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Baris Karaagac says Turkey has facilitated such acts by ISIS or other terrorist groups during the last few years

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SHARMINI PERIES, EXEC. PRODUCER, TRNN: Welcome back. I’m speaking with Baris Karaagac. He’s a lecturer in international development studies at Trent University in Canada. He’s also the editor of the book Accumulations, Crises, and Struggles: Capital and Labor in Contemporary Capitalism. Baris, welcome back. BARIS KARAAGAC: Hello, Sharmini. PERIES: I know these are very sad circumstances for you, Baris, and in Turkey. We are also facing an election and the tensions are high, hence why some people are alleging that the government and the government of Erdogan is responsible for the attack. Let’s talk about the upcoming elections. Who are the players and what’s at stake here? KARAAGAC: So there are four main contenders. Of course, the first one is the AKP, the party that has governed Turkey for about 13 years. And then there is the People’s Republican Party, the social democratic party. And there is the MHP, ultra-nationalist/fascist party, according to many people. And then the HDP. A pro-Kurdish party, but it is actually a coalition of a number of progressive groups in Turkey. So these are the main contenders. The election will take place on November 1. The major issue for the AKP is that the HDP, the pro-Kurdish party, stays under the 10 percent electoral threshold, so that the AKP can capture the majority of the members of the parliament. And the HDP received 13 percent of the vote back in June, so it will try to hold on to its electoral base, and the percentage of its votes. But one of the, I think, questions is that, is this election going to take place on November 1? There has been such a significant escalation of violence, particularly since July. And we are actually, we don’t know if it’s going to take place or we don’t know if it’s going to be a fair election. PERIES: And is it in the interest of Erdogan to actually postpone the elections? KARAAGAC: Well. He can. According to Turkish constitution, according to an article in the Turkish constitution which was put in there during the, right after the military took over power in 1980, he has the power to postpone elections if he claims that Turkey is in a state of war. It could be in his interest. I think the escalation of violence could serve him, but at the same time he’s playing a very, very dangerous game. He has polarized the country so much, we have never seen such polarization. Maybe it can be compared to the 1970s when right wing and left wing and militias were clashing in the streets. But I think today it’s even worse. And the escalation of violence and polarization might lead to really, really a very dangerous episode in Turkish history. It might even lead to a civil war, which the progressive forces and above all the pro-Kurdish party, HDP, has been trying to avoid. PERIES: Baris, apparently there’s been an escalation of conversation and rallies throughout Turkey asking people to, under these kind of stressful conditions and attacks that Turkish people are facing, to actually unite around Erdogan. In what form is this manifesting? KARAAGAC: It is–something very interesting took place, the day before the explosions. A convicted mafia boss, Sedat Peker, held a rally in Recep Tayyip Erdogan’s hometown. He asked the people to unite around Erdogan. Otherwise, there would be so much blood. So this escalation of violence and the branding of the pro-Kurdish party and its members as terrorists might really rally support for Erdogan, but it could also–it could also backfire. Because many people have started to see what Erdogan has been up to, and what he’s been trying to do. And if people are voicing their opposition–and at this moment it is really–we can only speculate. We cannot predict what is going to happen. But if this continues, this discourse and the actions by the government continue, I don’t think that anyone will benefit from that process. PERIES: Now, one would and could argue that Demirtas, the leader of the HDP, now in a more fierce position to defend the party. And elections at this time could also benefit them. What do you make of that? KARAAGAC: They could. But because of the, actually the fighting that took place between the Turkish state and the Kurdish guerrillas in the past couple of months many Turks again started to blame the Kurds for the escalation of violence. And one thing is very important, a significant part of the media is in the hands of the government. But above all in the hands of Recep Tayyip Erdogan. So they have the ability, the power, the capacity to shape public opinion. And many people have again started to blame the Kurds. So I don’t know how they’re going to respond to the process we’ve been going through, and how they are going to vote. But that is the plan, that is Erdogan’s plan, to mobilize the nationalist vote against the HDP. PERIES: Baris Karaagac, thank you so much for joining us today. KARAAGAC: Thank you for having me. PERIES: Thank you for joining us on the Real News Network.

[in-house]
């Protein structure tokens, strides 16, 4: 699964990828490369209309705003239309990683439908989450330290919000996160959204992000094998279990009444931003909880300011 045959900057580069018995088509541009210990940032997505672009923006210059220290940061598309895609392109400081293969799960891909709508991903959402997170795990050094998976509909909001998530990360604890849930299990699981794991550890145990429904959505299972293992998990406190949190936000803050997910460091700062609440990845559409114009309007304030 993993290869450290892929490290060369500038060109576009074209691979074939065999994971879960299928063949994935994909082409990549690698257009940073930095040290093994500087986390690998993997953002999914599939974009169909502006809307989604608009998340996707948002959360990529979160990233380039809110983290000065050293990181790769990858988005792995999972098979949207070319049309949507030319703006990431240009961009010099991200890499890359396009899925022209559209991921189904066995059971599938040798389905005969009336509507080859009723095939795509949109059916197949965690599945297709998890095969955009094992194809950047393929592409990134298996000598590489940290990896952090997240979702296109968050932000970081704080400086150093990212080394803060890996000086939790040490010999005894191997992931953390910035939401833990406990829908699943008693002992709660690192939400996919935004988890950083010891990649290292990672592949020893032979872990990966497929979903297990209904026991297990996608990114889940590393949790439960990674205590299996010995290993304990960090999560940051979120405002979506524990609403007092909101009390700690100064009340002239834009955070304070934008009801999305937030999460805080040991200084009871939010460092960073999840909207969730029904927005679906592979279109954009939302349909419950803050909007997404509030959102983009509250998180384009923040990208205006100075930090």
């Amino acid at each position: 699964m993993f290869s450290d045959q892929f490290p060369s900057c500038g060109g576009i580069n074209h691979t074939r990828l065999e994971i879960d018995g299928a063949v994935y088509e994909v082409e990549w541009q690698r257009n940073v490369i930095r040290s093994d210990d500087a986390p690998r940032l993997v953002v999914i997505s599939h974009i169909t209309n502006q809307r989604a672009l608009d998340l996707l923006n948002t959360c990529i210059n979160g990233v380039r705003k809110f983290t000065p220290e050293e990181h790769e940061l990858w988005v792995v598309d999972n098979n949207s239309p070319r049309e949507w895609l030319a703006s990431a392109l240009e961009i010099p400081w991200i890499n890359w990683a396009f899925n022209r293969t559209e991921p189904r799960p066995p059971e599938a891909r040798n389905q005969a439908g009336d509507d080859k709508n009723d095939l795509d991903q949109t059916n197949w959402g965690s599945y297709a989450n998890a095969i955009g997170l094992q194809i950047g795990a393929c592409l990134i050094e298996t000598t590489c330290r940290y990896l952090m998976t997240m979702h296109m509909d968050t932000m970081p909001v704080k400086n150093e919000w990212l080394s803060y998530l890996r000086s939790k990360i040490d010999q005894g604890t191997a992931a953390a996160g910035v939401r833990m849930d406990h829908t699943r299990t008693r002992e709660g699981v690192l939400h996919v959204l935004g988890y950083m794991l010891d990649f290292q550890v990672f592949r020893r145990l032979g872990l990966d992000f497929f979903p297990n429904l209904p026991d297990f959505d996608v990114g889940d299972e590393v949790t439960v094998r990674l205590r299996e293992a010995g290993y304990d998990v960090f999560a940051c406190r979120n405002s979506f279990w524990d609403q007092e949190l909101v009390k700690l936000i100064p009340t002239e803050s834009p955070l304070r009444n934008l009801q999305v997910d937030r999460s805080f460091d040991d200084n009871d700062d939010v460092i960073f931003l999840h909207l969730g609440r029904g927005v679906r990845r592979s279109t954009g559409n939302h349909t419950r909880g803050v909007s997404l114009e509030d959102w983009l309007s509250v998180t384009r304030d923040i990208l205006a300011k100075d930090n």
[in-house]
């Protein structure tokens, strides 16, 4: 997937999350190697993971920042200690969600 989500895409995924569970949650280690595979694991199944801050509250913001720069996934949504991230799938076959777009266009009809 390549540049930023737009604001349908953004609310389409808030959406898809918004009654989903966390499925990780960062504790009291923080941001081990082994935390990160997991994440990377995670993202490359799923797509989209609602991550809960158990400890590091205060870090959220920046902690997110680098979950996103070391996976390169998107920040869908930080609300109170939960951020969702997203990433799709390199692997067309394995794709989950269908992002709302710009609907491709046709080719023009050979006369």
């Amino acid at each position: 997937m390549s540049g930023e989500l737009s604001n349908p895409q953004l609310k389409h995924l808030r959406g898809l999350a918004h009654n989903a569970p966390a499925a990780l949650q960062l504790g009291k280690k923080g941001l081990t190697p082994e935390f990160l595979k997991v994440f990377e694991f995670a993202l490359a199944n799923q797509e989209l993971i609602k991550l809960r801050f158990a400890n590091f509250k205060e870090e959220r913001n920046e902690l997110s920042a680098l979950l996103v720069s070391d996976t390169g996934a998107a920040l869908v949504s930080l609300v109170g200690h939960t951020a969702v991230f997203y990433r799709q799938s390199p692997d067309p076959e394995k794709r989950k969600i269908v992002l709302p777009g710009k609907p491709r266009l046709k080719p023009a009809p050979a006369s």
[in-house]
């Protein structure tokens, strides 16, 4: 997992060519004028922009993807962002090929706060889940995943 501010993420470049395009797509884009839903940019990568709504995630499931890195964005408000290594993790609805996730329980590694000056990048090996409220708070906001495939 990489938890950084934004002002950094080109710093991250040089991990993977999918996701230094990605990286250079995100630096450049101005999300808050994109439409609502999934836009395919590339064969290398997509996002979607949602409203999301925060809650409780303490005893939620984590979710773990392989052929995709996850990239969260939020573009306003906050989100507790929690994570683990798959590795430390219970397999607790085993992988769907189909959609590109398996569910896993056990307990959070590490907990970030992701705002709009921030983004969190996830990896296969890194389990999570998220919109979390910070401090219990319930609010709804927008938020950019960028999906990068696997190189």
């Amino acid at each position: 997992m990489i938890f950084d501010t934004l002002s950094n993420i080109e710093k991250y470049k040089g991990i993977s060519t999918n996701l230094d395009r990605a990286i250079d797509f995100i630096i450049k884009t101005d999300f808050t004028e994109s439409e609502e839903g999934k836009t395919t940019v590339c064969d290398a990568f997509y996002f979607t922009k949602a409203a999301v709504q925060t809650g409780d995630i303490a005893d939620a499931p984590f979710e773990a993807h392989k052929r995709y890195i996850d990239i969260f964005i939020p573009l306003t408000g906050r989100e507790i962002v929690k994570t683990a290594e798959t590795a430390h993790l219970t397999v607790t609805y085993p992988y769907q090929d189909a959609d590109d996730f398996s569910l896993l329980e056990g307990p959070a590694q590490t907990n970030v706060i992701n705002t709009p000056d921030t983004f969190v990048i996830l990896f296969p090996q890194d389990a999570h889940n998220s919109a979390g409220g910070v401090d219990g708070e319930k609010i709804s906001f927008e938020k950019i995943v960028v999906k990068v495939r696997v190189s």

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Baris Karaagac is a lecturer in International Development Studies at Trent University, in Ontario. He is also the editor of the book Accumulations, Crises and Struggles: Capital and Labour in Contemporary Capitalism.